The Getaway plan are one of those bands who have gone through all the token rock n roll cliché’s; success, downfall, break ups, reformations and heartbreaks, all in a short space of time. Dark Horses is the groups 3rd LP, but has this rich tapestry of a back-story managed to influence their new record in a good way?
Starting off with Landscapes is safe territory and does what it intends to do, by drawing you into the record. Gentle build-up against lyrics of ‘carrying the weight of the world’ lead to a big chorus that, in honesty, has been tried and tested before, but does work well. Castles in the Air improves by bringing rock back to the forefront with a great rhythm against the melody, which pumps along nicely. The track is heavy where it should be, seductive when needed, and features a decent riff.
The band also manages to pull out the gentler tracks, but with varying results. Last Words is a highlight with its whisper of a pace and great instrument work, as Wright sings his heart out in his inverted manner: ‘don’t come searching for me, I’m as good as dead’. On the other hand, Dreamer Parallels slow start almost takes away from the track, and is too long for what it’s trying to do – although it does provide a decent insight into the bands mentality at time of recording.
And that seems to be the problem with the record; it’s trying to be a game of two halves when it needs to be a whole. The lyrics need to be a little tighter also, as the band relies too heavily on tired clichés, which can actually bring down the overall effect of the music at times.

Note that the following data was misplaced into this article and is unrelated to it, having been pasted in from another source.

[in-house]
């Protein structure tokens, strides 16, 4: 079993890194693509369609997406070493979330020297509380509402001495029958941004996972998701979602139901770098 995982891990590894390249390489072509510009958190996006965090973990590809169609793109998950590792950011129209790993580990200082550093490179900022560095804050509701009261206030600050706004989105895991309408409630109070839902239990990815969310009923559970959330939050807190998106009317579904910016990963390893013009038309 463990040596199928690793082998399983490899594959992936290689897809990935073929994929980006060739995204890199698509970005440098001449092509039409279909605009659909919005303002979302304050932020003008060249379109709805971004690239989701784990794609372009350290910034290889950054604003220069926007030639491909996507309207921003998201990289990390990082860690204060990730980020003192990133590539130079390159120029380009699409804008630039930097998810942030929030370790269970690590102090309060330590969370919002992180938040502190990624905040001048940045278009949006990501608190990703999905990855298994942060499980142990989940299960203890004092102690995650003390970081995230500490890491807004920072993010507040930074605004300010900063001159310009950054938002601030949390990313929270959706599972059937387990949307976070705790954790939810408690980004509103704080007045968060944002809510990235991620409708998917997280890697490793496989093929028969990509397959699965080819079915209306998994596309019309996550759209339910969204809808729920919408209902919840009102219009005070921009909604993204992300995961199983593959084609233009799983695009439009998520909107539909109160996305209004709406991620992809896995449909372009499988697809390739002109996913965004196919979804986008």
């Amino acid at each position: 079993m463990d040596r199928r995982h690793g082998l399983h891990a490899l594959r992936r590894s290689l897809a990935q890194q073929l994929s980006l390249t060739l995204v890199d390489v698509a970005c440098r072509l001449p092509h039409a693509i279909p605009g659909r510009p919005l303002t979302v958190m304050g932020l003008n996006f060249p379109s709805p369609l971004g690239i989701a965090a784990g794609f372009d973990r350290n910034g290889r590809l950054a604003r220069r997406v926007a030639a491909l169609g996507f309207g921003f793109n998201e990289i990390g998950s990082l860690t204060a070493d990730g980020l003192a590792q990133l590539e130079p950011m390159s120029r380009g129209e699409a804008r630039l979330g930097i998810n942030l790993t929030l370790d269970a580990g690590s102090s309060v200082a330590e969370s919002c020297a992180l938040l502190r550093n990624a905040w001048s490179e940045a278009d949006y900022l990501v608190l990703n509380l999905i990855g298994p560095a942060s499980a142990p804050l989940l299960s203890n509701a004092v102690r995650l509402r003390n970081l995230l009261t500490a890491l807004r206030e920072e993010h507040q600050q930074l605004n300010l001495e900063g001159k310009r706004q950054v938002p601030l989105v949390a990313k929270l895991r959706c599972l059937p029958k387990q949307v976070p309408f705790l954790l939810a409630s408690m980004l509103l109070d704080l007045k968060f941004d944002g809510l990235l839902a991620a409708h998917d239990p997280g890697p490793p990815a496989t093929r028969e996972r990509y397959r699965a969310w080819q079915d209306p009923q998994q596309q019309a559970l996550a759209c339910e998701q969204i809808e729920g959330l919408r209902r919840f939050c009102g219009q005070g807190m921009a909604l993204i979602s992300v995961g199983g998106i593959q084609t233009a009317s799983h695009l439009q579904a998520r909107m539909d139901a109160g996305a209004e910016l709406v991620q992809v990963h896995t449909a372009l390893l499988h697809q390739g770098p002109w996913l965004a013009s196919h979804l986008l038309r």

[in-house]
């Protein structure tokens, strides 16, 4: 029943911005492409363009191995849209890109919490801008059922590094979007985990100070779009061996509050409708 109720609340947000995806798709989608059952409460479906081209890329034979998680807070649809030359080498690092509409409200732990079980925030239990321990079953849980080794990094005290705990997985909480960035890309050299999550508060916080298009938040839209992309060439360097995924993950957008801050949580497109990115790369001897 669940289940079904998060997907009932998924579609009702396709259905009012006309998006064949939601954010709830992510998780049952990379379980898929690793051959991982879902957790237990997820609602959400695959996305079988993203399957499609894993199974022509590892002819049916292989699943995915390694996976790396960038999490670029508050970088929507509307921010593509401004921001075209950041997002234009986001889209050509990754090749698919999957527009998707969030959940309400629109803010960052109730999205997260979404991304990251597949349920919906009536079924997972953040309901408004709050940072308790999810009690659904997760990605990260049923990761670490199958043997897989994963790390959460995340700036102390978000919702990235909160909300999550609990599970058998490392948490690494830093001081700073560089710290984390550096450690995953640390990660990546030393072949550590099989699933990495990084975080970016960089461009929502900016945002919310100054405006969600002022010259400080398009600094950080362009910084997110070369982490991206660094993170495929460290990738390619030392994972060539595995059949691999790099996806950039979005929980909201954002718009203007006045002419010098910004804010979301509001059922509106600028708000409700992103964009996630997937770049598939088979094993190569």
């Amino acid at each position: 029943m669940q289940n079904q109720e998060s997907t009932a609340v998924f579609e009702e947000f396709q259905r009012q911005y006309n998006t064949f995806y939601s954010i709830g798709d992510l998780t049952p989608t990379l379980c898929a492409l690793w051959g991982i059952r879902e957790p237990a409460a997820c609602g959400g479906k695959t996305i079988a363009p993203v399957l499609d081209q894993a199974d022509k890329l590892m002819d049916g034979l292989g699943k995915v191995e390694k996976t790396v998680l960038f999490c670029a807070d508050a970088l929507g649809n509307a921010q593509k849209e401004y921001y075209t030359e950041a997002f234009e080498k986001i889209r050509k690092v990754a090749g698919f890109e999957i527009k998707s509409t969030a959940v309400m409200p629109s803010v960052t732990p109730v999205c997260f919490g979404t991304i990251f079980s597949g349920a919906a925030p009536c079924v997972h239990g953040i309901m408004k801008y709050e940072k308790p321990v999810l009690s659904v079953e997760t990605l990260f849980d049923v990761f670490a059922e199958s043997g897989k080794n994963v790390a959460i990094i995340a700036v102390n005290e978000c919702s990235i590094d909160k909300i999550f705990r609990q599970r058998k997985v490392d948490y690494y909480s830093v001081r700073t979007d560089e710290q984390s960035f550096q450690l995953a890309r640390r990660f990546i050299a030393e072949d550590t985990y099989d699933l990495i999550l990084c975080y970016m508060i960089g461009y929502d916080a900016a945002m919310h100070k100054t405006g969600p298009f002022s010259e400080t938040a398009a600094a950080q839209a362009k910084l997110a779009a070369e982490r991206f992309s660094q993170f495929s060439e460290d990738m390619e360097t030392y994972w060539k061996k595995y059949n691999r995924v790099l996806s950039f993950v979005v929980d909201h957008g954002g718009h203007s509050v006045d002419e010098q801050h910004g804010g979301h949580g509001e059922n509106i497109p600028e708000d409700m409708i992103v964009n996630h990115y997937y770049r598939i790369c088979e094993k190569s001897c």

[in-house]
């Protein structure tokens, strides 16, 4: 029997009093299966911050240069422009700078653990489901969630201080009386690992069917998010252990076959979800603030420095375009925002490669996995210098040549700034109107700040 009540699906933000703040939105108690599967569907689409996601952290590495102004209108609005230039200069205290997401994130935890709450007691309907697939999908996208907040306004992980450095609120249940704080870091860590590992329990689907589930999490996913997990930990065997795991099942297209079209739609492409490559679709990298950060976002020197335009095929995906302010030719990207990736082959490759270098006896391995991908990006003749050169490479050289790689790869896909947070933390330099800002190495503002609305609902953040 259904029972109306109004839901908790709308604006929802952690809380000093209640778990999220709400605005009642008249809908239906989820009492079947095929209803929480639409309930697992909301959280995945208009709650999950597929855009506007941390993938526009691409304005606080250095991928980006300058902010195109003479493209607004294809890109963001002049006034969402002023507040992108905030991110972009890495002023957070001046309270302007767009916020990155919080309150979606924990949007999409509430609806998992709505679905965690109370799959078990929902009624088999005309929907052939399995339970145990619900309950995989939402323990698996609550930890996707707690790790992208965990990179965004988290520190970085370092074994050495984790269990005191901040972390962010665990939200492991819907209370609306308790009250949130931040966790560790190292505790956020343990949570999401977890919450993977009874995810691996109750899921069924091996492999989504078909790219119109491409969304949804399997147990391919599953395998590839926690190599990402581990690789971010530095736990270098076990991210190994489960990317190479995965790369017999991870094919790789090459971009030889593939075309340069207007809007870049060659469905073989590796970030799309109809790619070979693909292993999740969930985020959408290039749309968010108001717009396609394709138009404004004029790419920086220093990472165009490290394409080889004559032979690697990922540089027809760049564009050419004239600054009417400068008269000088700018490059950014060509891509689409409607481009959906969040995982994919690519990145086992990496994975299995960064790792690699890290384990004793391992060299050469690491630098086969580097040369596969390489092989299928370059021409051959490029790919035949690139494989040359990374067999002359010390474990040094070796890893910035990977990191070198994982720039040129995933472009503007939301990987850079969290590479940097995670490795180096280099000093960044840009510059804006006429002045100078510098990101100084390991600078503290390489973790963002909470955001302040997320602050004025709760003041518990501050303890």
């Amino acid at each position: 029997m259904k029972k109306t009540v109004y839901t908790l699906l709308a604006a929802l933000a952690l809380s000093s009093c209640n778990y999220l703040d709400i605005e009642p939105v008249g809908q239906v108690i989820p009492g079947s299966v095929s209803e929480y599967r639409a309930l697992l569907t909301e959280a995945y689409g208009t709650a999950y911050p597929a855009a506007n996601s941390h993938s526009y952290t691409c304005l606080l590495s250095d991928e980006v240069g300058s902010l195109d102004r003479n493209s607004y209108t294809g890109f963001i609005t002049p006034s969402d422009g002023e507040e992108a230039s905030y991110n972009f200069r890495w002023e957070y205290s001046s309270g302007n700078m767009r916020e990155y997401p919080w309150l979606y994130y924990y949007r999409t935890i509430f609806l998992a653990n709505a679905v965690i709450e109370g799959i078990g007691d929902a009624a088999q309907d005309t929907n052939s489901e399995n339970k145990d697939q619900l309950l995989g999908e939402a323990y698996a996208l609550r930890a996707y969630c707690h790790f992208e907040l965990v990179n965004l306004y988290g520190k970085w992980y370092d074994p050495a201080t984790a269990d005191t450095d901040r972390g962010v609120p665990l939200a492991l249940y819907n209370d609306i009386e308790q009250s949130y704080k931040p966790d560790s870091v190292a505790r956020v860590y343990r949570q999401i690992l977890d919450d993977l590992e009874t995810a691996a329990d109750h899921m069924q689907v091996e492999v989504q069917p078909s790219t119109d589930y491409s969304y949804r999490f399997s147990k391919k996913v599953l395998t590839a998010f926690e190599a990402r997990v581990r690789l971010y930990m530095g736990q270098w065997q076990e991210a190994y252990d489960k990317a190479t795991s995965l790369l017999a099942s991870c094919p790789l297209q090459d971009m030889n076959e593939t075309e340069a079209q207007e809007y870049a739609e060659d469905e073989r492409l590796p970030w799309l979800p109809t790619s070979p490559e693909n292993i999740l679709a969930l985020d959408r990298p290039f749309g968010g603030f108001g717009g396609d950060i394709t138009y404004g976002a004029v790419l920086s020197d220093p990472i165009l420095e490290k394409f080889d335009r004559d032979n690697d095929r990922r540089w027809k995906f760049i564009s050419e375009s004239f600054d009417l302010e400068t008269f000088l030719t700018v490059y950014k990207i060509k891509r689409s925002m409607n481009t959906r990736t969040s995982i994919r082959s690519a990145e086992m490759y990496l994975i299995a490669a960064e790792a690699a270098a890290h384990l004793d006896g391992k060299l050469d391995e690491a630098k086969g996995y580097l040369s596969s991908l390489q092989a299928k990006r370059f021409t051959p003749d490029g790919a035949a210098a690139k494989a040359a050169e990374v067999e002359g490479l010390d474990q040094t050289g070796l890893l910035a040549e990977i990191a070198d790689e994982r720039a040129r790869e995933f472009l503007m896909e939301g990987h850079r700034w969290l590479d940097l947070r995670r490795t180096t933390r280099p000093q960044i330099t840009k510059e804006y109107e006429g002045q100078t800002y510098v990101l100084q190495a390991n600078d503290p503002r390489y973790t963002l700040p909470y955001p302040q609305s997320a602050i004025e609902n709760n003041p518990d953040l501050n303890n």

When they get it right, however, it really works. Baby Bird Effigy is testament to this, dipping into their past and really feeling the energy throughout. The track is most closely akin to something fellow countrymen Silverchair may have come up with in their prime, and shows just what the band can produce.
Dark Horses should be seen as a work of a band building itself back together. It’s not up there as their best work, but is learning ground for what they need to improve for the next record. There’s bits they did get right, and if they can see this and make sure not to make the same mistakes for the next album, they will be onto something big.